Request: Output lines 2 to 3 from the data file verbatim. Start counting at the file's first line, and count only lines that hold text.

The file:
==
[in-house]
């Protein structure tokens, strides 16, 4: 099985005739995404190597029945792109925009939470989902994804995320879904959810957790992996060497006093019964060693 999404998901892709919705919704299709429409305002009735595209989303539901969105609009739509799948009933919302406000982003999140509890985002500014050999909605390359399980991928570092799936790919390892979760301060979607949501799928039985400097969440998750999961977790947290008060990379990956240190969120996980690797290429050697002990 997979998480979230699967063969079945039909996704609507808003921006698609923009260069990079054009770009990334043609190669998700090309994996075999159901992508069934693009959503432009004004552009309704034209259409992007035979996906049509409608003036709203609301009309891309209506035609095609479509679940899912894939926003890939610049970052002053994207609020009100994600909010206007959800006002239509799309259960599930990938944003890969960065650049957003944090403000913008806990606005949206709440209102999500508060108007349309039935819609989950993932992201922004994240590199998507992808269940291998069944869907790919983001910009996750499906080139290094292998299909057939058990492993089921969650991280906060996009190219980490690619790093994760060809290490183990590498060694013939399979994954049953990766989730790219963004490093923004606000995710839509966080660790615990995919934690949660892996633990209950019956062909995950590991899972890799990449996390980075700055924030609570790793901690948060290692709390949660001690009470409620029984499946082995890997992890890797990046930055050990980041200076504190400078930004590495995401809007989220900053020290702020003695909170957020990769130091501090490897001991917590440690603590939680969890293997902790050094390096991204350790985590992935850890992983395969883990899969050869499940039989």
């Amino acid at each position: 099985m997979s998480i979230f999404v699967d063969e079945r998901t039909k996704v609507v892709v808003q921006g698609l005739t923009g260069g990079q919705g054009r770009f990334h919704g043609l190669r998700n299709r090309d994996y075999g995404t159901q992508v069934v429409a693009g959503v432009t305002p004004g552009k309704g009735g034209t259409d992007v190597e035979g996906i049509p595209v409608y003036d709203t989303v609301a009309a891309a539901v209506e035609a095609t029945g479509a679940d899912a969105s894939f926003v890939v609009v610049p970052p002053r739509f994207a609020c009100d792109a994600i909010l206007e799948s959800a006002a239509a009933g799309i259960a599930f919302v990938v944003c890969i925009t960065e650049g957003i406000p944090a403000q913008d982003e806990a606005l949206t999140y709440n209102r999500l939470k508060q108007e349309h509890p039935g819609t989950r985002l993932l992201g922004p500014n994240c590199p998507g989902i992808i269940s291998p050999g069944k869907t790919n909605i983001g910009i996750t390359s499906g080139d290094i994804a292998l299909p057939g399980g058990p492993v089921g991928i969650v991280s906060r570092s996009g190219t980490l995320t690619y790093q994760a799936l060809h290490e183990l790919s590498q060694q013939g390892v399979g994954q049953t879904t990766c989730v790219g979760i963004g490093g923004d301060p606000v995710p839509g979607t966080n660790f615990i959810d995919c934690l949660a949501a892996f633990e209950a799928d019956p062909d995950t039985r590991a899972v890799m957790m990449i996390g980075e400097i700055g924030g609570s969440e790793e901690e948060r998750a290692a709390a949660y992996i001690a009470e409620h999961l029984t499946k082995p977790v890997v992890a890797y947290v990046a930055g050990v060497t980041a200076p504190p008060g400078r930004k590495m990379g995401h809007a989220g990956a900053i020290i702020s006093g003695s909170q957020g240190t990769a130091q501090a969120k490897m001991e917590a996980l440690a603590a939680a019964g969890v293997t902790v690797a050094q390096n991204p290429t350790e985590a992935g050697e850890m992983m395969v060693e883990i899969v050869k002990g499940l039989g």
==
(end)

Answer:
């Protein structure tokens, strides 16, 4: 099985005739995404190597029945792109925009939470989902994804995320879904959810957790992996060497006093019964060693 999404998901892709919705919704299709429409305002009735595209989303539901969105609009739509799948009933919302406000982003999140509890985002500014050999909605390359399980991928570092799936790919390892979760301060979607949501799928039985400097969440998750999961977790947290008060990379990956240190969120996980690797290429050697002990 997979998480979230699967063969079945039909996704609507808003921006698609923009260069990079054009770009990334043609190669998700090309994996075999159901992508069934693009959503432009004004552009309704034209259409992007035979996906049509409608003036709203609301009309891309209506035609095609479509679940899912894939926003890939610049970052002053994207609020009100994600909010206007959800006002239509799309259960599930990938944003890969960065650049957003944090403000913008806990606005949206709440209102999500508060108007349309039935819609989950993932992201922004994240590199998507992808269940291998069944869907790919983001910009996750499906080139290094292998299909057939058990492993089921969650991280906060996009190219980490690619790093994760060809290490183990590498060694013939399979994954049953990766989730790219963004490093923004606000995710839509966080660790615990995919934690949660892996633990209950019956062909995950590991899972890799990449996390980075700055924030609570790793901690948060290692709390949660001690009470409620029984499946082995890997992890890797990046930055050990980041200076504190400078930004590495995401809007989220900053020290702020003695909170957020990769130091501090490897001991917590440690603590939680969890293997902790050094390096991204350790985590992935850890992983395969883990899969050869499940039989």
């Amino acid at each position: 099985m997979s998480i979230f999404v699967d063969e079945r998901t039909k996704v609507v892709v808003q921006g698609l005739t923009g260069g990079q919705g054009r770009f990334h919704g043609l190669r998700n299709r090309d994996y075999g995404t159901q992508v069934v429409a693009g959503v432009t305002p004004g552009k309704g009735g034209t259409d992007v190597e035979g996906i049509p595209v409608y003036d709203t989303v609301a009309a891309a539901v209506e035609a095609t029945g479509a679940d899912a969105s894939f926003v890939v609009v610049p970052p002053r739509f994207a609020c009100d792109a994600i909010l206007e799948s959800a006002a239509a009933g799309i259960a599930f919302v990938v944003c890969i925009t960065e650049g957003i406000p944090a403000q913008d982003e806990a606005l949206t999140y709440n209102r999500l939470k508060q108007e349309h509890p039935g819609t989950r985002l993932l992201g922004p500014n994240c590199p998507g989902i992808i269940s291998p050999g069944k869907t790919n909605i983001g910009i996750t390359s499906g080139d290094i994804a292998l299909p057939g399980g058990p492993v089921g991928i969650v991280s906060r570092s996009g190219t980490l995320t690619y790093q994760a799936l060809h290490e183990l790919s590498q060694q013939g390892v399979g994954q049953t879904t990766c989730v790219g979760i963004g490093g923004d301060p606000v995710p839509g979607t966080n660790f615990i959810d995919c934690l949660a949501a892996f633990e209950a799928d019956p062909d995950t039985r590991a899972v890799m957790m990449i996390g980075e400097i700055g924030g609570s969440e790793e901690e948060r998750a290692a709390a949660y992996i001690a009470e409620h999961l029984t499946k082995p977790v890997v992890a890797y947290v990046a930055g050990v060497t980041a200076p504190p008060g400078r930004k590495m990379g995401h809007a989220g990956a900053i020290i702020s006093g003695s909170q957020g240190t990769a130091q501090a969120k490897m001991e917590a996980l440690a603590a939680a019964g969890v293997t902790v690797a050094q390096n991204p290429t350790e985590a992935g050697e850890m992983m395969v060693e883990i899969v050869k002990g499940l039989g």